A thin thread of viscous fluid falling onto a moving belt generates a surprising variety of patterns depending on the belt speed, fall height, flow rate, and fluid properties. Here, we simulate this experiment numerically using the discrete viscous threads method that can predict the non-steady dynamics of thin viscous filaments, capturing the combined effects of inertia and of deformation by stretching, bending, and twisting. Our simulations successfully reproduce nine out of ten different patterns previously seen in the laboratory and agree closely with the experimental phase diagram of Morris et al. [Phys. Rev. E 77, 066218 (2008)]. We propose a new classification of the patterns based on the Fourier spectra of the longitudinal and transverse motion of the point of contact of the thread with the belt. These frequencies appear to be locked in most cases to simple ratios of the frequency of steady coiling obtained in the limit of zero belt speed. In particular, the intriguing “alternating loops” pattern is produced by combining the first five multiples of .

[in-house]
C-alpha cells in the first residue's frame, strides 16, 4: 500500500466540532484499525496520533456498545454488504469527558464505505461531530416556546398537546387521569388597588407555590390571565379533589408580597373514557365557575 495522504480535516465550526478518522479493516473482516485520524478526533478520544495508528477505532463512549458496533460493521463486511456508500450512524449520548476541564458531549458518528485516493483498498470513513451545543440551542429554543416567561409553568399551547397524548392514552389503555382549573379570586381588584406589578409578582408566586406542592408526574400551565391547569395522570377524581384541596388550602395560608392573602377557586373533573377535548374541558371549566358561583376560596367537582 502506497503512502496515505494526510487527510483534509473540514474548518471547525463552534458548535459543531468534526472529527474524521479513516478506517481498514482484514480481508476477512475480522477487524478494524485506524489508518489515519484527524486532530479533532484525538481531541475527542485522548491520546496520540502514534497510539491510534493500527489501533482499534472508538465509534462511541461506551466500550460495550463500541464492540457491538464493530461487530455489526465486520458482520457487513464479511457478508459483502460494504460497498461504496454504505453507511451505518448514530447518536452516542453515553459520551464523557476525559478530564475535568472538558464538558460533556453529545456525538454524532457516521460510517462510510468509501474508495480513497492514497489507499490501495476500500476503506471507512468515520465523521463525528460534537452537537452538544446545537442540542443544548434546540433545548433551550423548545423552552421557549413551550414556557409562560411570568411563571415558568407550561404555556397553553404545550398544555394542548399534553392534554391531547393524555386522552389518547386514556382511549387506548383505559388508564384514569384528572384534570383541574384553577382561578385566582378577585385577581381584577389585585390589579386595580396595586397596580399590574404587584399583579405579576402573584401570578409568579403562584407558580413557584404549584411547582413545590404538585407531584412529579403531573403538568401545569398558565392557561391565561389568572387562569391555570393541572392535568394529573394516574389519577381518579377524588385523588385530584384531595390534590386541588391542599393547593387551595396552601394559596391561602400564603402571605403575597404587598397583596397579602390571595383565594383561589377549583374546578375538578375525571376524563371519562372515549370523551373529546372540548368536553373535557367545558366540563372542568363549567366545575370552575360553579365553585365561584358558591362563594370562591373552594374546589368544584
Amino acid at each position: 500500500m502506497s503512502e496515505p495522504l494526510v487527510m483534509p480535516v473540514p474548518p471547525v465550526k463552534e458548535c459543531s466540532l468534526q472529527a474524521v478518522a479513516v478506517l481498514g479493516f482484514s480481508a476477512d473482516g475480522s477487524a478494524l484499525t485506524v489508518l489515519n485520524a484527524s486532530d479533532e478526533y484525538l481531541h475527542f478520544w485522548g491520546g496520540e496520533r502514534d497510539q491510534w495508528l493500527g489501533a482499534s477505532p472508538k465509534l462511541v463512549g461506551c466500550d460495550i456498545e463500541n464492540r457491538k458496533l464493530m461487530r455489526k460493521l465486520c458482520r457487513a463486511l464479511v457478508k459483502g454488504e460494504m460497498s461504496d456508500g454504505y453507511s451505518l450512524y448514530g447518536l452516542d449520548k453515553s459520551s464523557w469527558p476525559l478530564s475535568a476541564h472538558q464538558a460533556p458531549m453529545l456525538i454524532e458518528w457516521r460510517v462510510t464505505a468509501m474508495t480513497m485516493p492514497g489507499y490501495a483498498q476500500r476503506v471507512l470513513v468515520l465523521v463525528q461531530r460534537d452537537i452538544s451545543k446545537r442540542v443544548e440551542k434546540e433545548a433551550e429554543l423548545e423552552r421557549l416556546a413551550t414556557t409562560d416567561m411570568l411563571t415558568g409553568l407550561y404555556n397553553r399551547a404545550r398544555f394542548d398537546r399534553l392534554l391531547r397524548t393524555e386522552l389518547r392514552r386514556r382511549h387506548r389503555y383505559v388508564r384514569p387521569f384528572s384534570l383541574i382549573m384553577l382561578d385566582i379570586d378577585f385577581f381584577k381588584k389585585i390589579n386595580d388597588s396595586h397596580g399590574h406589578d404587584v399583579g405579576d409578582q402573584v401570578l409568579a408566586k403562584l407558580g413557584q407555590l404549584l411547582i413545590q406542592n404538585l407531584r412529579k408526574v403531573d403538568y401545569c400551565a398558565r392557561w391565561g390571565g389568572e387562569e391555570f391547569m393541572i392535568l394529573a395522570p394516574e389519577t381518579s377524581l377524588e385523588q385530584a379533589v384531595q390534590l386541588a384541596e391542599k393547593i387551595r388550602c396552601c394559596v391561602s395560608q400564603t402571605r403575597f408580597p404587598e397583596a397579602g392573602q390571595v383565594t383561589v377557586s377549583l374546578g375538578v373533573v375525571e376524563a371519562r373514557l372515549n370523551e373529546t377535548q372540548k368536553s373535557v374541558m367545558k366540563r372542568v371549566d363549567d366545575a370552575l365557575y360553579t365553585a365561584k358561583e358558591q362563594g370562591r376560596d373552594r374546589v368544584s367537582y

The same type of thread poured on a canvass from a nozzle which follows a random trajectory one may form some patterns reminiscent of Jackson Pollock style: